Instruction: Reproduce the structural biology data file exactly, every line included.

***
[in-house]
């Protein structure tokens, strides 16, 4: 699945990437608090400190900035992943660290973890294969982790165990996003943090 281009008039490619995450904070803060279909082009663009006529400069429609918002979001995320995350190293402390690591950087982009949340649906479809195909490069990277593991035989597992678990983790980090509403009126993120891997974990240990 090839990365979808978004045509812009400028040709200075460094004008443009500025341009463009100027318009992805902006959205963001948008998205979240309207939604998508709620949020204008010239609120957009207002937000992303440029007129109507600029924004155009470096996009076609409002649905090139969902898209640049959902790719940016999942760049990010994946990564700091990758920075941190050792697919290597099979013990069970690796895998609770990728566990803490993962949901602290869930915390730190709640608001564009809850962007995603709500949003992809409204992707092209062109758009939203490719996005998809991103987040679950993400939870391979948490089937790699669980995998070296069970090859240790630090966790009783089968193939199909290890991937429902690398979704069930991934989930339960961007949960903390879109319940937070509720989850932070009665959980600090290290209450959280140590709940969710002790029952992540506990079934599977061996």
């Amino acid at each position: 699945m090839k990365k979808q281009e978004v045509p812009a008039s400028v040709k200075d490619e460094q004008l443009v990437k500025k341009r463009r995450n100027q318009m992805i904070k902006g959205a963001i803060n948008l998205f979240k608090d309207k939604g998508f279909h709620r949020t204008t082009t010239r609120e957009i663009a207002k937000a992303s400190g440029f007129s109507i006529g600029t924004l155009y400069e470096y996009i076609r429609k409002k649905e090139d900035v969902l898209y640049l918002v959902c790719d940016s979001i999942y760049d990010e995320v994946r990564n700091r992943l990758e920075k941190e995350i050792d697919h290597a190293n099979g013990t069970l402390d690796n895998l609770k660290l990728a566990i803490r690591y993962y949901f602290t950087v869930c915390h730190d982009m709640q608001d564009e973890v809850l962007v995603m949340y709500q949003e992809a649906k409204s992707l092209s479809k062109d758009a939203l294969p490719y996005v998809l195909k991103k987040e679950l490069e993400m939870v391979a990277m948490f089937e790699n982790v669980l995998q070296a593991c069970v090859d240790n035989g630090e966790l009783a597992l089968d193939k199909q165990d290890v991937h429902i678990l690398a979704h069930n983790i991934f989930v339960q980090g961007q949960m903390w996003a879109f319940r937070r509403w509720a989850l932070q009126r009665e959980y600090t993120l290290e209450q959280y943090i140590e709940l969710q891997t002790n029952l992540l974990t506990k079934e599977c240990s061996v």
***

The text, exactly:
[in-house]
């Protein structure tokens, strides 16, 4: 699945990437608090400190900035992943660290973890294969982790165990996003943090 281009008039490619995450904070803060279909082009663009006529400069429609918002979001995320995350190293402390690591950087982009949340649906479809195909490069990277593991035989597992678990983790980090509403009126993120891997974990240990 090839990365979808978004045509812009400028040709200075460094004008443009500025341009463009100027318009992805902006959205963001948008998205979240309207939604998508709620949020204008010239609120957009207002937000992303440029007129109507600029924004155009470096996009076609409002649905090139969902898209640049959902790719940016999942760049990010994946990564700091990758920075941190050792697919290597099979013990069970690796895998609770990728566990803490993962949901602290869930915390730190709640608001564009809850962007995603709500949003992809409204992707092209062109758009939203490719996005998809991103987040679950993400939870391979948490089937790699669980995998070296069970090859240790630090966790009783089968193939199909290890991937429902690398979704069930991934989930339960961007949960903390879109319940937070509720989850932070009665959980600090290290209450959280140590709940969710002790029952992540506990079934599977061996």
């Amino acid at each position: 699945m090839k990365k979808q281009e978004v045509p812009a008039s400028v040709k200075d490619e460094q004008l443009v990437k500025k341009r463009r995450n100027q318009m992805i904070k902006g959205a963001i803060n948008l998205f979240k608090d309207k939604g998508f279909h709620r949020t204008t082009t010239r609120e957009i663009a207002k937000a992303s400190g440029f007129s109507i006529g600029t924004l155009y400069e470096y996009i076609r429609k409002k649905e090139d900035v969902l898209y640049l918002v959902c790719d940016s979001i999942y760049d990010e995320v994946r990564n700091r992943l990758e920075k941190e995350i050792d697919h290597a190293n099979g013990t069970l402390d690796n895998l609770k660290l990728a566990i803490r690591y993962y949901f602290t950087v869930c915390h730190d982009m709640q608001d564009e973890v809850l962007v995603m949340y709500q949003e992809a649906k409204s992707l092209s479809k062109d758009a939203l294969p490719y996005v998809l195909k991103k987040e679950l490069e993400m939870v391979a990277m948490f089937e790699n982790v669980l995998q070296a593991c069970v090859d240790n035989g630090e966790l009783a597992l089968d193939k199909q165990d290890v991937h429902i678990l690398a979704h069930n983790i991934f989930v339960q980090g961007q949960m903390w996003a879109f319940r937070r509403w509720a989850l932070q009126r009665e959980y600090t993120l290290e209450q959280y943090i140590e709940l969710q891997t002790n029952l992540l974990t506990k079934e599977c240990s061996v």